Texas signs Gee to compete for rotation spot

Texas signs Gee to compete for rotation spot

ARLINGTON -- The Rangers, while waiting on free-agent right-hander Tyson Ross to undergo his physical, added another veteran candidate to their rotation by signing righty Dillon Gee on Tuesday to a Minor League contract with an invitation to Spring Training.

Gee was born and raised in Cleburne, Texas, and he played collegiate baseball at UT-Arlington. He spent last season with the Royals, going 8-9 with a 4.68 ERA in 14 starts and 19 relief appearances.

"We were looking for a place to go out and win a job, and this was one of the better ones," Gee said. "The opportunity to stay at home and play definitely helps the situation. I grew up in Texas and always dreamed of playing with the Rangers."

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Gee was a 21st-round pick by the Mets in the 2007 Draft and pitched with New York from 2010-15. He was 40-37 with a 4.03 ERA in 110 starts and four relief appearances. He won 13 games in 2011 and 12 in '13.

Gee had thoracic outlet syndrome surgery at the end of last season, but said he is expected to be ready for Spring Training.

Ross, who agreed to a Major League contract on Friday, is also coming back from thoracic outlet syndrome surgery. The Rangers haven't officially announced the signing because Ross has not had his physical.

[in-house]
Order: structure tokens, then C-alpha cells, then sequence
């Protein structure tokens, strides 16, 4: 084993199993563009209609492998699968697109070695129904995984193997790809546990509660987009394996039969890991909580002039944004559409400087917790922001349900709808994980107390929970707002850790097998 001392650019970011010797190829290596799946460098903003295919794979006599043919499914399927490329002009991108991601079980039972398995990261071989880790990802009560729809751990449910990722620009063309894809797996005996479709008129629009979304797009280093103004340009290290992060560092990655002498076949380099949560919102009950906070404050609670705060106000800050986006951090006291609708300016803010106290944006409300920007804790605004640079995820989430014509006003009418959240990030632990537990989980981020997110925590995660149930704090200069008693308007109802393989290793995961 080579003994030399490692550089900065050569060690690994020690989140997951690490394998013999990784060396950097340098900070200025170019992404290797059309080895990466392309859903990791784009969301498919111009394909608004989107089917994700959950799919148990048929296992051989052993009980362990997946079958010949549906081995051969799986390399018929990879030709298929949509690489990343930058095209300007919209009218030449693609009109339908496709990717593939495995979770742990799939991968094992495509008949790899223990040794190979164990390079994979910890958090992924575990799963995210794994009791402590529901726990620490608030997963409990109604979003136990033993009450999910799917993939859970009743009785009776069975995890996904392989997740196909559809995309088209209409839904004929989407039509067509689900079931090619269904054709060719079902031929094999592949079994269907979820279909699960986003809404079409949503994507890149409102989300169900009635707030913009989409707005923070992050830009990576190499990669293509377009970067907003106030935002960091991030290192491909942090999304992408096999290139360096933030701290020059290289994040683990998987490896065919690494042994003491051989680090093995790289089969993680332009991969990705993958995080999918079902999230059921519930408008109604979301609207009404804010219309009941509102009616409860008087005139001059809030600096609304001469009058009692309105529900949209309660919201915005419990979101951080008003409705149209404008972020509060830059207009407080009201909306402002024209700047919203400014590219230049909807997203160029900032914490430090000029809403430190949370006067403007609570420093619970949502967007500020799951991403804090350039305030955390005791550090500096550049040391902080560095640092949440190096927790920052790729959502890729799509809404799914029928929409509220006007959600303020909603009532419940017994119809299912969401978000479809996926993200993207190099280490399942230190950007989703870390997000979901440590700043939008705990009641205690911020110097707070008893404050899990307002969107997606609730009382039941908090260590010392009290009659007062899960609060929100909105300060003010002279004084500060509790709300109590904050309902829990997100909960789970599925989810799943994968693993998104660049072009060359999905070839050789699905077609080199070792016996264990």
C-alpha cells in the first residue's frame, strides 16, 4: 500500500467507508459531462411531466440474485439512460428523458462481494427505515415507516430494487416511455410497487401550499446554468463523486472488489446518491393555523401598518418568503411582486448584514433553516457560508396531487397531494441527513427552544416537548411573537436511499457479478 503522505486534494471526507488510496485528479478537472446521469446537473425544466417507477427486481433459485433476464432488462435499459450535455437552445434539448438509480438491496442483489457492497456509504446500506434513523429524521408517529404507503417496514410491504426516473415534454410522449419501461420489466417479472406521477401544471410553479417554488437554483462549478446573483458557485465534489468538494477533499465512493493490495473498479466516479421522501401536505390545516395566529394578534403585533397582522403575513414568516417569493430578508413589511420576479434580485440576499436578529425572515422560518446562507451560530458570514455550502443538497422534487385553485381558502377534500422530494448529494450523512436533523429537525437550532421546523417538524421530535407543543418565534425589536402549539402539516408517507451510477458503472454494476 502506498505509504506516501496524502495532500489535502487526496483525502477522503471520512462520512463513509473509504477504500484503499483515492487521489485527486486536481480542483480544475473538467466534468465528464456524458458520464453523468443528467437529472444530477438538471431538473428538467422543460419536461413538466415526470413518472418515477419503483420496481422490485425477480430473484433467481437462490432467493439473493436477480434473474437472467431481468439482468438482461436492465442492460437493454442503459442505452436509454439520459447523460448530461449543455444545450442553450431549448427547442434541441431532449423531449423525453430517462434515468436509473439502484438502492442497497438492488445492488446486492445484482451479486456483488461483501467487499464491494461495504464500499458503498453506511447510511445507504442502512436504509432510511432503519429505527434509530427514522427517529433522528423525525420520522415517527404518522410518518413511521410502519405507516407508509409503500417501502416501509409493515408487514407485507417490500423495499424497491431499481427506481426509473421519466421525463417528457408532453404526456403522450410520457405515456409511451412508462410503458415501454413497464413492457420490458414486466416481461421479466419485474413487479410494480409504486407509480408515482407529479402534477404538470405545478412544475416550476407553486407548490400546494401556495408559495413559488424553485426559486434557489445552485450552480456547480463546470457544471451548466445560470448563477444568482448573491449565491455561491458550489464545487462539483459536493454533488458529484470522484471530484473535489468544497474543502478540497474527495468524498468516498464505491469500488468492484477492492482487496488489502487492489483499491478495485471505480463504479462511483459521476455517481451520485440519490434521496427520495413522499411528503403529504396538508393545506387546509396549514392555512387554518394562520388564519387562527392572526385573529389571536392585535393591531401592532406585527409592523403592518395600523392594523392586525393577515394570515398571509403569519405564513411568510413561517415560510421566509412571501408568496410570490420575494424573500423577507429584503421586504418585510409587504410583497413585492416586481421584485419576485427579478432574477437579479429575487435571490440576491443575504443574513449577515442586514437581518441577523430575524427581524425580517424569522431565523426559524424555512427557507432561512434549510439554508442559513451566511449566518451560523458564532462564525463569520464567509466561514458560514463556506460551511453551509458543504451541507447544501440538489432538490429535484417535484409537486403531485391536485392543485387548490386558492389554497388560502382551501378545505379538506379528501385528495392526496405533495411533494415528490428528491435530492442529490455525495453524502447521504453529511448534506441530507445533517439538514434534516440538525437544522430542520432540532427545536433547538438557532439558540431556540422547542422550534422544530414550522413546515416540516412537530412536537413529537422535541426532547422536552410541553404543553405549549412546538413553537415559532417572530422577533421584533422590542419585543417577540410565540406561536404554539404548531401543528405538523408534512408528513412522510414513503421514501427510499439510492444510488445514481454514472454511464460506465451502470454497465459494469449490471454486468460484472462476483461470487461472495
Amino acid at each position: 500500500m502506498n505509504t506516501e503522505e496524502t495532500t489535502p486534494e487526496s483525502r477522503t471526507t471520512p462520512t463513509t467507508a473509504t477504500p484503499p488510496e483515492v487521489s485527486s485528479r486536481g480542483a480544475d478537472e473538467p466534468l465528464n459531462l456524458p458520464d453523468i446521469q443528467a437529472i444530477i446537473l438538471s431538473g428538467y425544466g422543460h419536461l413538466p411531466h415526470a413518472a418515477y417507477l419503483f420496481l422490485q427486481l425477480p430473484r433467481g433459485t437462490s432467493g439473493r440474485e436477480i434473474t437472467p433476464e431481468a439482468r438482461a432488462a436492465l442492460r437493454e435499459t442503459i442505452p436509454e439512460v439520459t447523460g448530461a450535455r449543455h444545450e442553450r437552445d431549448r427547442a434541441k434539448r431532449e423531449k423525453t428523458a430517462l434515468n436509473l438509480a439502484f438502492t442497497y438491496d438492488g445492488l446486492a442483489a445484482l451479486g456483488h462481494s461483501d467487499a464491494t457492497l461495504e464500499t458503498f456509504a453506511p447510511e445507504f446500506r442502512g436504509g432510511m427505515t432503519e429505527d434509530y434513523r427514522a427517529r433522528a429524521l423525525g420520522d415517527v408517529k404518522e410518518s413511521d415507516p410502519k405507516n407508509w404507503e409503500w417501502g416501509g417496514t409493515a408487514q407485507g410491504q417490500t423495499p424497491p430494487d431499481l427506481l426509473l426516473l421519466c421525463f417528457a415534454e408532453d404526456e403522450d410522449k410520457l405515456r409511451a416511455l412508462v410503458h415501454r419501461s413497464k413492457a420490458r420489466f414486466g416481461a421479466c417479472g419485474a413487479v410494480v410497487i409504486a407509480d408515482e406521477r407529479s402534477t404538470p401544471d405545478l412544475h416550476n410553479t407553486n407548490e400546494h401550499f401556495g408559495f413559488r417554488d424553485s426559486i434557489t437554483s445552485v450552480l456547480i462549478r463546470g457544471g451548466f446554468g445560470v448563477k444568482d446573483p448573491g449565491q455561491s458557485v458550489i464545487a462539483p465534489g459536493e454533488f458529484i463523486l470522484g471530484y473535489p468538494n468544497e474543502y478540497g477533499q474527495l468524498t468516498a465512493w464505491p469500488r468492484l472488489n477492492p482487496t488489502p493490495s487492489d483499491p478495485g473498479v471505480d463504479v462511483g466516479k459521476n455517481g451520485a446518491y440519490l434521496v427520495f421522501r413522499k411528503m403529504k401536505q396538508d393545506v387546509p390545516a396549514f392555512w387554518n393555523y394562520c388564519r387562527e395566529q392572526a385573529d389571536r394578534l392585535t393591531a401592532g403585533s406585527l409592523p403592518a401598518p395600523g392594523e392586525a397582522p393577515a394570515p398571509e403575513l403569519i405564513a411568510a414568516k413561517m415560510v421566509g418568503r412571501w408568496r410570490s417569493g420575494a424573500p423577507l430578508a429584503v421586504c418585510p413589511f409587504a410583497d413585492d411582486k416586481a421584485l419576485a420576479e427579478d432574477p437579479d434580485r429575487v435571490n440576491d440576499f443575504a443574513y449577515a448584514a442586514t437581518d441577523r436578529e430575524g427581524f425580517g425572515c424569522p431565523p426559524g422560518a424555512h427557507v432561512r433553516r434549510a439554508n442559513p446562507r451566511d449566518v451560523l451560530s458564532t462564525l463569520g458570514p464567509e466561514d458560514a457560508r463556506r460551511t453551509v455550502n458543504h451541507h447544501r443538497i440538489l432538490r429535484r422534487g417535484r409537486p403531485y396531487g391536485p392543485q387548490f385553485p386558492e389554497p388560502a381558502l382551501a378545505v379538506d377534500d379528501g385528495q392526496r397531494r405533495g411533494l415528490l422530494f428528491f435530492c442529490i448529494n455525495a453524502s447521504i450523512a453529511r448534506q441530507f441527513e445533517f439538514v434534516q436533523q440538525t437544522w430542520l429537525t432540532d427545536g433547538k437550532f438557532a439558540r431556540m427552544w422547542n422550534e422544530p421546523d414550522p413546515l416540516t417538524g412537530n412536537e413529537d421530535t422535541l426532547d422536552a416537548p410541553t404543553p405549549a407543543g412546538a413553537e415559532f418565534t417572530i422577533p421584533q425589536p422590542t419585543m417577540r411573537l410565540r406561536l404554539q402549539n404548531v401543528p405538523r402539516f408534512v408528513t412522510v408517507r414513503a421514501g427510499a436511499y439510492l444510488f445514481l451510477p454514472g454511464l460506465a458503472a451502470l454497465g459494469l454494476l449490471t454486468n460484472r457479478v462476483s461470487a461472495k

"We are hoping to have some developments this week," general manager Jon Daniels said.

If the Ross signing goes through as expected, the Rangers will likely have their candidates for the fifth spot in the rotation behind Cole Hamels, Yu Darvish, Martin Perez and Andrew Cashner.

"We are always looking to get better," Daniels said. "If that does come to fruition, I don't think we'll be making any more Major League additions. It might be we bring in some guys to compete."

Besides Ross and Gee, the fifth-starter candidates include A.J. Griffin and Nick Martinez, along with Rule 5 Draft pick Mike Hauschild.

"I've had a history of some pretty good starting years," Gee said. "If I don't get that, I'll be waiting in the wings, but I still think I can give the Rangers some quality innings."

T.R. Sullivan has covered the Rangers since 1989, and for MLB.com since 2006. Follow him on Twitter @Sullivan_Ranger and listen to his podcast. This story was not subject to the approval of Major League Baseball or its clubs.